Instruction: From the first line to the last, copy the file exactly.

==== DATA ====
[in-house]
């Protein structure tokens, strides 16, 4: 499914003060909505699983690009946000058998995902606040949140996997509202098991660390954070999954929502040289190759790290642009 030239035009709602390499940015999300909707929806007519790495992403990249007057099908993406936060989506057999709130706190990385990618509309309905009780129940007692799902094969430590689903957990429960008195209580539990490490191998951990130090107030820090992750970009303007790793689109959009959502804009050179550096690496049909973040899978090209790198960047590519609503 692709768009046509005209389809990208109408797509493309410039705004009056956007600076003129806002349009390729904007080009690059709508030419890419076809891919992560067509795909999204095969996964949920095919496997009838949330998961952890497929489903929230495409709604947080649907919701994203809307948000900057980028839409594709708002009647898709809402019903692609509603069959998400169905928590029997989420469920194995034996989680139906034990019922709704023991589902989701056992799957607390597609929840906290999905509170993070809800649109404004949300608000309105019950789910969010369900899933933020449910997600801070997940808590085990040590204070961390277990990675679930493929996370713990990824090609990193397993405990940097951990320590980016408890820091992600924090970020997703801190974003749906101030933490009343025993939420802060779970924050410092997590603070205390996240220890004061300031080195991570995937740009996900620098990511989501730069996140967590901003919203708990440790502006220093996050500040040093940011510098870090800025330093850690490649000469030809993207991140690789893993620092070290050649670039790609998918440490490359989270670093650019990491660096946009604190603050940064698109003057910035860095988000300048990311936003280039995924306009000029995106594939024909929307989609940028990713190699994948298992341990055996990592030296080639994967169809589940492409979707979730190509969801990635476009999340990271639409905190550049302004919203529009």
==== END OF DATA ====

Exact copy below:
[in-house]
């Protein structure tokens, strides 16, 4: 499914003060909505699983690009946000058998995902606040949140996997509202098991660390954070999954929502040289190759790290642009 030239035009709602390499940015999300909707929806007519790495992403990249007057099908993406936060989506057999709130706190990385990618509309309905009780129940007692799902094969430590689903957990429960008195209580539990490490191998951990130090107030820090992750970009303007790793689109959009959502804009050179550096690496049909973040899978090209790198960047590519609503 692709768009046509005209389809990208109408797509493309410039705004009056956007600076003129806002349009390729904007080009690059709508030419890419076809891919992560067509795909999204095969996964949920095919496997009838949330998961952890497929489903929230495409709604947080649907919701994203809307948000900057980028839409594709708002009647898709809402019903692609509603069959998400169905928590029997989420469920194995034996989680139906034990019922709704023991589902989701056992799957607390597609929840906290999905509170993070809800649109404004949300608000309105019950789910969010369900899933933020449910997600801070997940808590085990040590204070961390277990990675679930493929996370713990990824090609990193397993405990940097951990320590980016408890820091992600924090970020997703801190974003749906101030933490009343025993939420802060779970924050410092997590603070205390996240220890004061300031080195991570995937740009996900620098990511989501730069996140967590901003919203708990440790502006220093996050500040040093940011510098870090800025330093850690490649000469030809993207991140690789893993620092070290050649670039790609998918440490490359989270670093650019990491660096946009604190603050940064698109003057910035860095988000300048990311936003280039995924306009000029995106594939024909929307989609940028990713190699994948298992341990055996990592030296080639994967169809589940492409979707979730190509969801990635476009999340990271639409905190550049302004919203529009």